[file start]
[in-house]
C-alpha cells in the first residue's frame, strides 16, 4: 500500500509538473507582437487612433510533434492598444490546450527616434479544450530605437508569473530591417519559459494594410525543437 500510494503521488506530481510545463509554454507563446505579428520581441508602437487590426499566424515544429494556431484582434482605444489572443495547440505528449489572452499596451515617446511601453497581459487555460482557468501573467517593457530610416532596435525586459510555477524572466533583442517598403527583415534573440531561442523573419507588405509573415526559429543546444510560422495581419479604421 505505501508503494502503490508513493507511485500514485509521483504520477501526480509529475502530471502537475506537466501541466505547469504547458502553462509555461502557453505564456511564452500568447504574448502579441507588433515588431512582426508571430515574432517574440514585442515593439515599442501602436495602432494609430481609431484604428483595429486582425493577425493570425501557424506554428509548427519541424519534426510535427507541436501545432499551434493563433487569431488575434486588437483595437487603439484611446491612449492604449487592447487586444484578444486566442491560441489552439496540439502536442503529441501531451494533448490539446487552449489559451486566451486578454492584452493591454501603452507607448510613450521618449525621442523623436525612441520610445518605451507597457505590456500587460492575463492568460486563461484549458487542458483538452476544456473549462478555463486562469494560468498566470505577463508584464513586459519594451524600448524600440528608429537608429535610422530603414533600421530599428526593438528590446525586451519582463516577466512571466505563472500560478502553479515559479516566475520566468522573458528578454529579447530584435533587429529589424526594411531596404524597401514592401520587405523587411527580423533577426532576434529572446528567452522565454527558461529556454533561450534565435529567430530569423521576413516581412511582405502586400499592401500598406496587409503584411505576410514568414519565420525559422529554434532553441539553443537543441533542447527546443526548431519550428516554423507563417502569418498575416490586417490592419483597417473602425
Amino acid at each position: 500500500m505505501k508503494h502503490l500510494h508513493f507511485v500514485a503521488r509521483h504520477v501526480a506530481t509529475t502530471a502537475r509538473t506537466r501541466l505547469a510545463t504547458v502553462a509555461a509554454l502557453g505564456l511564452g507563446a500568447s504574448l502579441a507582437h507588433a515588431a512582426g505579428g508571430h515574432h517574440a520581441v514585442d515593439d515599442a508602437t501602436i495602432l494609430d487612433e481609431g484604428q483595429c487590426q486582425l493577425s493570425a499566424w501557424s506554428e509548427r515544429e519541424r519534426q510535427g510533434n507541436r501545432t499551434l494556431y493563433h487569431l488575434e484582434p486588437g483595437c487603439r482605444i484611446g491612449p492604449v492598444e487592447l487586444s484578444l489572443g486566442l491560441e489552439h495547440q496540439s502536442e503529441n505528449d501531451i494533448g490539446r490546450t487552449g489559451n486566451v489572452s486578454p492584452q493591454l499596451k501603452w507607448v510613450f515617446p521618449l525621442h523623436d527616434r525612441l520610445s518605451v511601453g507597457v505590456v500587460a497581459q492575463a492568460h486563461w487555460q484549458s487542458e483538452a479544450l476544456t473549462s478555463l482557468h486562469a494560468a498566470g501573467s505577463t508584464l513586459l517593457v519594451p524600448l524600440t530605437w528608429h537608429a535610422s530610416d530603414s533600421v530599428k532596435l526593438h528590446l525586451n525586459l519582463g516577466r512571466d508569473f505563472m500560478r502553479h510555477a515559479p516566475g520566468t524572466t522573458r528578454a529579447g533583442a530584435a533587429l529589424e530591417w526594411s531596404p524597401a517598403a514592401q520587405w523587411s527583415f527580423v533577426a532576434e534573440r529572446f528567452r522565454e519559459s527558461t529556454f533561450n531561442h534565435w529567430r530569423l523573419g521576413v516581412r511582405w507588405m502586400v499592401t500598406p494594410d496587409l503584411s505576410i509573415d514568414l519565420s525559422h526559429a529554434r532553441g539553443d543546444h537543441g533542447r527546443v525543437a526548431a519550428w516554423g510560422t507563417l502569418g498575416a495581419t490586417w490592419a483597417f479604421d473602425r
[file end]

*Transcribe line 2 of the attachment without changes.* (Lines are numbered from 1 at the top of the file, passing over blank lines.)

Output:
C-alpha cells in the first residue's frame, strides 16, 4: 500500500509538473507582437487612433510533434492598444490546450527616434479544450530605437508569473530591417519559459494594410525543437 500510494503521488506530481510545463509554454507563446505579428520581441508602437487590426499566424515544429494556431484582434482605444489572443495547440505528449489572452499596451515617446511601453497581459487555460482557468501573467517593457530610416532596435525586459510555477524572466533583442517598403527583415534573440531561442523573419507588405509573415526559429543546444510560422495581419479604421 505505501508503494502503490508513493507511485500514485509521483504520477501526480509529475502530471502537475506537466501541466505547469504547458502553462509555461502557453505564456511564452500568447504574448502579441507588433515588431512582426508571430515574432517574440514585442515593439515599442501602436495602432494609430481609431484604428483595429486582425493577425493570425501557424506554428509548427519541424519534426510535427507541436501545432499551434493563433487569431488575434486588437483595437487603439484611446491612449492604449487592447487586444484578444486566442491560441489552439496540439502536442503529441501531451494533448490539446487552449489559451486566451486578454492584452493591454501603452507607448510613450521618449525621442523623436525612441520610445518605451507597457505590456500587460492575463492568460486563461484549458487542458483538452476544456473549462478555463486562469494560468498566470505577463508584464513586459519594451524600448524600440528608429537608429535610422530603414533600421530599428526593438528590446525586451519582463516577466512571466505563472500560478502553479515559479516566475520566468522573458528578454529579447530584435533587429529589424526594411531596404524597401514592401520587405523587411527580423533577426532576434529572446528567452522565454527558461529556454533561450534565435529567430530569423521576413516581412511582405502586400499592401500598406496587409503584411505576410514568414519565420525559422529554434532553441539553443537543441533542447527546443526548431519550428516554423507563417502569418498575416490586417490592419483597417473602425